Loose parts for physicality

Traditional fixed play equipment is not necessary for physicality; if it’s there, then great – use it.  Most of the Outdoors and Active project settings had little or no money to spend on improvements to their play landscapes, so it was necessary to adopt an alternative approach to getting children physically active.  That approach was to embrace new ways to use the loose parts resources that almost all early years settings provide.

Simon Nicholson’s “Theory of Loose Parts” states that the creative and inventive possibilities of a landscape (or playscape) are directly related to the number of “variables” in it.  These variables – loose parts – can be moved, stacked, carried, adapted, re-shaped, buried, extended and so on.  In the education sector, the term “loose parts” is used to refer to playable objects that are not permanently fixed in place.  As part of their action research project investigations, the Outdoors and Active team tested out dozens of loose parts to establish which were most likely to get children moving, physically active and in touch with their own physicality. 

The Outdoors and Active research suggests that children take great delight in using loose parts in new and physically inventive ways.  We found that:

  • Children were more active when they were able to manipulate playable objects and move them around the whole space.  If they were confined to strictly “zoned” areas, they moved less.
  • Storage should be organised to encourage children to collect and transport loose parts around the garden, rather than for “convenience”.  For example, children are more physically active if the hollow blocks they want to play with are located some distance from the area they want to play with them in.
  • Abundance and generosity in loose parts was crucial for communication and social skills, in addition to physicality.  Where children had access to large quantities of loose parts (for example, dozens of pots and pans for a mud kitchen or a couple of large boxes of dressing up clothes) they were more likely to play collaboratively and to communicate with one other and nearby adults.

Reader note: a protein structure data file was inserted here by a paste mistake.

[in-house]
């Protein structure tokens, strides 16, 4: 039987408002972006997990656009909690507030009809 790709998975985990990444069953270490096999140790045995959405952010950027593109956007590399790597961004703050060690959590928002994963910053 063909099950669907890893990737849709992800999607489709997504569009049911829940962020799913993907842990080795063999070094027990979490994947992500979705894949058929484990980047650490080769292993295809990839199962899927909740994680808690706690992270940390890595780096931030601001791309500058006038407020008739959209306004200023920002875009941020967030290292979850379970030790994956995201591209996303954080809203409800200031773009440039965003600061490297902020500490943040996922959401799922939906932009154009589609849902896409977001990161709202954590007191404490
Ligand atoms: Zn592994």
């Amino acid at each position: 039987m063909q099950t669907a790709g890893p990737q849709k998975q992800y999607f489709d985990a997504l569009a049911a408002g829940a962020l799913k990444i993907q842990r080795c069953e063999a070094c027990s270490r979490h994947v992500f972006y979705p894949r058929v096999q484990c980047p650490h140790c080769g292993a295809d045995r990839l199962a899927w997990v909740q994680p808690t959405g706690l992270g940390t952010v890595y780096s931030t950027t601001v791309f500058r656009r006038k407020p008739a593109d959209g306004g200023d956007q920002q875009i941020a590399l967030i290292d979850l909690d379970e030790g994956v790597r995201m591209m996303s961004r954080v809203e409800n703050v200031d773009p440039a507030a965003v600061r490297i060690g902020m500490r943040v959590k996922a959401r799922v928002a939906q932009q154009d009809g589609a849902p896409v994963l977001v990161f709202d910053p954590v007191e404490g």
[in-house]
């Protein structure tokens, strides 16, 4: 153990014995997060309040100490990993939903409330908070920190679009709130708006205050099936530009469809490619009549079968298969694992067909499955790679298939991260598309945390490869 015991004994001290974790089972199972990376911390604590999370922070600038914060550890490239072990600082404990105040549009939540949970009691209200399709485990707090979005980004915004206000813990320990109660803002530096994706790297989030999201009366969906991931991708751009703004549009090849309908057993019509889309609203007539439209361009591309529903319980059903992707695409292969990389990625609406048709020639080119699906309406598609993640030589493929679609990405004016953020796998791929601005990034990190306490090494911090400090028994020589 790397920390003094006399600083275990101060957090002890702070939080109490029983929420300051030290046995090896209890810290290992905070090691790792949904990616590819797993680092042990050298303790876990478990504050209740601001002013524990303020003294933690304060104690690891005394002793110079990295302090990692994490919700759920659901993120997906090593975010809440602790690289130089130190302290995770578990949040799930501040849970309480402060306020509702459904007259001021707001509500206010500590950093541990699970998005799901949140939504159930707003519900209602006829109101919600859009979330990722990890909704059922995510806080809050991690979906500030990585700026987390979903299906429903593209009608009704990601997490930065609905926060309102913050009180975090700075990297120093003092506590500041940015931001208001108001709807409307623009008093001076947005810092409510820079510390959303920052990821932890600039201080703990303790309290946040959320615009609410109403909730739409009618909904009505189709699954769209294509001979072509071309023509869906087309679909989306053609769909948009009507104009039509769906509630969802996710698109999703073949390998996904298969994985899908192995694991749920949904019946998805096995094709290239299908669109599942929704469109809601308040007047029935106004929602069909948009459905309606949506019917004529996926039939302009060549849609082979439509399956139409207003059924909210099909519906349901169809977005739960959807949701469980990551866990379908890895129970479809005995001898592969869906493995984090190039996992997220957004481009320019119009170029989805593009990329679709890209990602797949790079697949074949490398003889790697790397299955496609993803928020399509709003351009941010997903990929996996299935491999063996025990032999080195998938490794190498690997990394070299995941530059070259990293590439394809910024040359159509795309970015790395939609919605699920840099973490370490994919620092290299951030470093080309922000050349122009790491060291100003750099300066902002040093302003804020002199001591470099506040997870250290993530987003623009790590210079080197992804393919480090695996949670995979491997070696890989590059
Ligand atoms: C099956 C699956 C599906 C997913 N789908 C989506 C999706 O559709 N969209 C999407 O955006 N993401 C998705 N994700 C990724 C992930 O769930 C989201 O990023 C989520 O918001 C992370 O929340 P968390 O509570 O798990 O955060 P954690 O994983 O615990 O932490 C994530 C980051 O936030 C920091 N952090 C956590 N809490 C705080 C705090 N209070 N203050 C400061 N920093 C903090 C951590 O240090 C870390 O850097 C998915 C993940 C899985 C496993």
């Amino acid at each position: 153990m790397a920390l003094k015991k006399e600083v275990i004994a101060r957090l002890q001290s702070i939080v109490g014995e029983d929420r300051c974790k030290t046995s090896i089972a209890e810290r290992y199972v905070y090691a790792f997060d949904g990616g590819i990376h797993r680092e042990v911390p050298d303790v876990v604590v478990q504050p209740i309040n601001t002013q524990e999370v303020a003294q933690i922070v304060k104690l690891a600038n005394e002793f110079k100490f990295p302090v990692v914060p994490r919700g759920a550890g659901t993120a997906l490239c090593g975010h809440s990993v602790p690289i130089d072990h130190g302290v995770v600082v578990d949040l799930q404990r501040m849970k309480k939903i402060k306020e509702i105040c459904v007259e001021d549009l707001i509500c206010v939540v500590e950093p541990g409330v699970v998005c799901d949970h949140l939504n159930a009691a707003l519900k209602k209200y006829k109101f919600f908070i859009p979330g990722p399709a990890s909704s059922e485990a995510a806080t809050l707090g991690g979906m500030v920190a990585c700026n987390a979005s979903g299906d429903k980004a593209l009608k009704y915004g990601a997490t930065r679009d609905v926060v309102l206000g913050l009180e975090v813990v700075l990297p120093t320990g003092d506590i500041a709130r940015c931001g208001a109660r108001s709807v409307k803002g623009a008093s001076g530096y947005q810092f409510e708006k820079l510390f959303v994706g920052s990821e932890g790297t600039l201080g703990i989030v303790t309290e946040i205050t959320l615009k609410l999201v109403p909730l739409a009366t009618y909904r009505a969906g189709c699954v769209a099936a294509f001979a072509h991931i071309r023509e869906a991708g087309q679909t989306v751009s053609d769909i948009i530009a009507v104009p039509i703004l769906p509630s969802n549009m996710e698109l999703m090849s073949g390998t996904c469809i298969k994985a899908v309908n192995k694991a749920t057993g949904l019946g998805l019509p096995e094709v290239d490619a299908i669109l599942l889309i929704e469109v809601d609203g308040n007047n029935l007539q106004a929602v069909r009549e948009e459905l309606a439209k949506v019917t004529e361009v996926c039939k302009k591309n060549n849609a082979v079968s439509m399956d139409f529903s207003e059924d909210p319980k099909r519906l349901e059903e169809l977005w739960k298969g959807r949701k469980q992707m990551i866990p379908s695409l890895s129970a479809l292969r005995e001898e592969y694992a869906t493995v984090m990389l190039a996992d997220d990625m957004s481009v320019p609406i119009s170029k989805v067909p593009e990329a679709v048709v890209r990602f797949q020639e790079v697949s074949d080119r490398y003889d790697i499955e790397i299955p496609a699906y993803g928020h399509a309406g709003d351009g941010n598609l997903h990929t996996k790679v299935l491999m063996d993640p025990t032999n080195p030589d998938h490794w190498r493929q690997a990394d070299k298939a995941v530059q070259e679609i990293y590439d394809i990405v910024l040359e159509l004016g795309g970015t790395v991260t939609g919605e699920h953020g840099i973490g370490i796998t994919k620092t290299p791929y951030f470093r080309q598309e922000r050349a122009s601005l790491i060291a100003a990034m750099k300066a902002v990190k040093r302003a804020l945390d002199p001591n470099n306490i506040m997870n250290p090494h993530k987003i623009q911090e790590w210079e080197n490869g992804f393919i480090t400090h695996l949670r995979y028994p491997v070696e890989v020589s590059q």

• The length of time children were outdoors affected the intensity and frequency of their activity.  When they knew they had a short time outdoors, children very often displayed frenetic, disconnected movements.  Whilst these are an essential part of the day’s physicality menu, limiting children’s time outdoors prevented them from becoming deeply engaged in their play.  Longer periods of time outdoors appeared to encourage children to vary their movement choices and to collaborate and occupy the whole space.
  • Children liked to play with unusual loose parts items.  Since there was little or no funding available to make significant improvements outdoors, it was necessary to make the most of free and found objects.  Settings visited scrap stores, pound shops and charity shops and jumble sales in search of compelling objects that children would be unable to resist playing with.  Practitioners also asked for donations from parents and Julie Mountain (author of Bloomsbury’s Little Book of Free and Found) taught them never to walk past a skip without looking into it!

Here are some suggestions for loose parts resources to encourage whole body physicality:

  • Natural materials: long, heavy sticks; pine cones; piles of leaves, buckets of conkers; log slices of various sizes and weights; straw bales; rocks, pebbles and stones
  • Gymnastic loose parts such as ribbons on sticks, hula hoops of various sizes, balls, cheerleader pompoms
  • Balls: squishy rubber ones; textured balls, balls with a bell inside; balls with a long tail sewn on
  • Wooden swords or bows and arrows (provide targets for these); magic wands; loud musical instruments such as drums, bells and cymbals
  • Bubble mix – try the extra large bubbles created by two unequal lengths of string tied to the ends of two sticks
  • On a rainy day (or a roastingly hot day): transparent bell shaped umbrellas; a hosepipe, vessels for carrying and pouring water; squirters and sprayers; an extra long length of smooth plastic with washing up liquid on it, for skidding along; rainshakers; ladles and sieves; flags
  • Den making materials, hollow blocks, poles and sticks; guttering; silky scarves; cushions; cargo net; blankets and sheets; tarpaulins
  • “Real” heavy objects: bricks; breeze blocks; planks of wood (sanding these with sanding blocks is a great whole arm activity); galvanised buckets; tractor tyres; ladders
  • Pound shop treasures: two handed back scratchers; magnifying sheets; head massager; French skipping elastics and skipping ropes; headtorches; pedometers
  • Bottle Babies: 2l clear plastic bottles, filled with water and glitter or small objects, and the lids sealed shut.  Bottle babies are a thoroughly open ended resource and children never fail to be absorbed by them – see the picture above.

These items were tried and tested by children across Newham (and very often, by their key adults too) and were found to be intriguing and open ended in nature, which meant that children were able to use them in a multitude of self-chosen ways.  Frequently, this included being physically active – for example, using mini-headtorches to crawl through bushes, or shine a light into a tunnel or tree.  The Outdoors and Active researchers also noted that children were more active when they were encouraged to combine loose parts in ways they hadn’t traditionally tried, or had been discouraged from doing.  An example would be using recycled “real” construction items such as bricks and timber planks alongside the purchased hollow blocks and with second hand sheets and blankets, pegs and sticks thrown into the mix.